A Living Sacrifice

“I appeal to you therefore, brothers, by the mercies of God, to present your bodies as a living sacrifice, holy and acceptable to God, which is your spiritual worship." (Romans 12:1 ESV)

The word “sacrifice” occurs frequently in the Bible. Notably, in this passage, it refers to our body, our entire being. When we are born again, Jesus comes into our heart and makes it His dwelling place. The life of sin is behind us, and the fruit of the Spirit begins to manifest. Instead of living in sin as before, the born-again believer now follows the Lord Jesus. The believer has died to sin and received new life through Jesus Christ.

Now, we are to present our body, in which new spiritual life resides, as a living sacrifice to God. This is not only a glorious privilege but also an obligation of the born-again believer. It is our “spiritual worship”. God requires the offering of ourselves, yes, our entire lives, on His altar and to submit our will entirely to Him.

No one can maintain living in holiness without obeying this solemn exhortation of the Apostle Paul. In Romans 12:2, Paul says, “that you may prove what is that good and acceptable and perfect will of God.” The one who makes this complete surrender, as Paul states in the first verse of this 12th chapter of Romans, will experience that it is God’s will to sanctify us completely.

Do you, dear reader, have any doubts regarding the work or experience of entire sanctification? Since this experience is so crucial for the child of God, and the success of a Christian life depends on obtaining it, let us consider what kind of sacrifice we must offer to be sanctified.

We are told that our sacrifice must be pleasing to God. It is our responsibility to ensure that when we lay it on the altar, it is such that God can be pleased with it and accept it. For this reason, it must be a holy sacrifice, meaning free from sin. Even the Psalmist cries out, “Blessed are the undefiled in the way, who walk in the law of the Lord! Blessed are those who keep His testimonies, who seek Him with the whole heart! They also do no iniquity; they walk in His ways” (Psalm 119:1-3).

In Romans 6:19, Paul says, “I speak in human terms because of the weakness of your flesh. For just as you presented your members as slaves of uncleanness, and of lawlessness leading to more lawlessness, so now present your members as slaves of righteousness for holiness.” This shows us the kind of sacrifice Paul had in mind: all our members, all our gifts and abilities, must be dedicated to the service of God.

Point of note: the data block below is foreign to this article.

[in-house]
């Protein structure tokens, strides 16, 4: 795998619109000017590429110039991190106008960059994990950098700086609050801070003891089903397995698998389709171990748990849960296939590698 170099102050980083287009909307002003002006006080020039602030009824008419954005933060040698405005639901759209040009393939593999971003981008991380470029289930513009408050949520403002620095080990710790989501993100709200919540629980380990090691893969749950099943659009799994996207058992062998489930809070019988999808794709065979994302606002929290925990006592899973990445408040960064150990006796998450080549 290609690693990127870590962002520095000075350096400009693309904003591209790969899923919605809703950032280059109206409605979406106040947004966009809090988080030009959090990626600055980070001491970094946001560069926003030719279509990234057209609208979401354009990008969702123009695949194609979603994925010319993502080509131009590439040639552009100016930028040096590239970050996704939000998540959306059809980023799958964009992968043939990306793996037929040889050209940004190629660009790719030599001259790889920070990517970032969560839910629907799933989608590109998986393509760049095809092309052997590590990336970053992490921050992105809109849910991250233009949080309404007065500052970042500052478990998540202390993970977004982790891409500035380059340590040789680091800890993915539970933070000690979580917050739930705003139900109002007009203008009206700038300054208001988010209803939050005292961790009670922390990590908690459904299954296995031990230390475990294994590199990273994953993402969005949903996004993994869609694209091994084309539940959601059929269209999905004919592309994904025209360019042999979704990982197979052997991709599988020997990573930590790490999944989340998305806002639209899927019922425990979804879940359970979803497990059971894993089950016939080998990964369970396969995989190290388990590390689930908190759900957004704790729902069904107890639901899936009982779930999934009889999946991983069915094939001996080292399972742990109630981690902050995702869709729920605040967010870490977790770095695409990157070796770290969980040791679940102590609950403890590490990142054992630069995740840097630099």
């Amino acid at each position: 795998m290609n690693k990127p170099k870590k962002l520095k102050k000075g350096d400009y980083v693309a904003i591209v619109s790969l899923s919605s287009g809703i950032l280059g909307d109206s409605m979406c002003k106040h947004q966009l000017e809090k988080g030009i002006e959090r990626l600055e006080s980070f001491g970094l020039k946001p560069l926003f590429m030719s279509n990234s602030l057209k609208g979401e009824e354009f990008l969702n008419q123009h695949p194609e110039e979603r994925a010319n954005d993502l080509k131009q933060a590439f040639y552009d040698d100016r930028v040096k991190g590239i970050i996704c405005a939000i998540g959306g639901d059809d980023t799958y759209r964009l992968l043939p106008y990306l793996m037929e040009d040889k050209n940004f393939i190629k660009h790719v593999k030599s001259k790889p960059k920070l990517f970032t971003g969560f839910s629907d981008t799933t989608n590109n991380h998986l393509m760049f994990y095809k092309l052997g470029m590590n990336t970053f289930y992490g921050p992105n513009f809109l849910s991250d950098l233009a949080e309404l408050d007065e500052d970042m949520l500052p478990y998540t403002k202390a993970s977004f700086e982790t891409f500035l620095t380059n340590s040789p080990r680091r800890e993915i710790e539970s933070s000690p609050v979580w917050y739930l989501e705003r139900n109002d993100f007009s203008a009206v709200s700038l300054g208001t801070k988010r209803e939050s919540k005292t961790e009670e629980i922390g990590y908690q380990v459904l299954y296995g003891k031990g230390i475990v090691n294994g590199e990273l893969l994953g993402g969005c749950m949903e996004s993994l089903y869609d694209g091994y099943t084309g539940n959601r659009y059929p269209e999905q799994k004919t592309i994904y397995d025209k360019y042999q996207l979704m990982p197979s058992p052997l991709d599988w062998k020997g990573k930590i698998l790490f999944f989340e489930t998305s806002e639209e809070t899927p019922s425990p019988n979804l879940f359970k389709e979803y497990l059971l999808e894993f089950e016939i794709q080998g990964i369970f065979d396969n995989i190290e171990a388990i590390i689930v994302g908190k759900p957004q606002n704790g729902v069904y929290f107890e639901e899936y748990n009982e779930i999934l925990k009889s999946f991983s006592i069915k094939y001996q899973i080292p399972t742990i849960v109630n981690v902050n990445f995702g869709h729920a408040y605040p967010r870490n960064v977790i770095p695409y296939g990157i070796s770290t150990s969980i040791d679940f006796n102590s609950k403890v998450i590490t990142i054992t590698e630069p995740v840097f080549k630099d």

We must not seek sanctification in order to break with sin and unrighteousness. No, if we have not yet broken with all sin and unrighteousness, we are not in a state to be sanctified. Only when we have we been redeemed from sin and have turned away from it, can we surrender our bodies to God as a living sacrifice.

The Israelites were required to bring a sacrifice when they made a vow, and only if they fulfilled it was their vow pleasing to the Lord. “Speak to Aaron and his sons, and to all the children of Israel, and say to them: ‘Whatever man of the house of Israel, or of the strangers in Israel, who offers his sacrifice for any of his vows or for any of his freewill offerings, which they offer to the Lord as a burnt offering— you shall offer of your own free will a male without blemish from the cattle, from the sheep, or from the goats. Whatever has a defect, you shall not offer, for it shall not be acceptable on your behalf. And whoever offers a sacrifice of a peace offering to the Lord, to fulfill his vow, or a freewill offering from the cattle or the sheep, it must be perfect to be accepted; there shall be no defect in it’” (Leviticus 22:18-21).

We see that God would not have accepted this sacrifice if there had been any flaw in it. So, our sacrifice must also be perfect. In John 15:2, we read, “Every branch in Me that does not bear fruit He takes away; and every branch that bears fruit He prunes, that it may bear more fruit.” Therefore, we must offer to God a sacrifice that already bears fruit.

If you seek sanctification, examine yourself to see if you already bear fruit. “But the fruit of the Spirit” (which must be evident to some extent before we can present ourselves as a living sacrifice to God) “is love, joy, peace, longsuffering, kindness, goodness, faithfulness, gentleness, self-control” (Galatians 5:22). If we do not bear these fruits, the sacrifice we lay on the altar of God is not complete, not perfect, and therefore not pleasing to Him.

If you have tried in the past to attain sanctification and failed, do not be discouraged but examine yourself and then come with boldness and confidence to the altar. The way to the Most Holy Place is open, and if you are justified by faith, you can obtain the grace and the experience of sanctification.

C.E. Hunter

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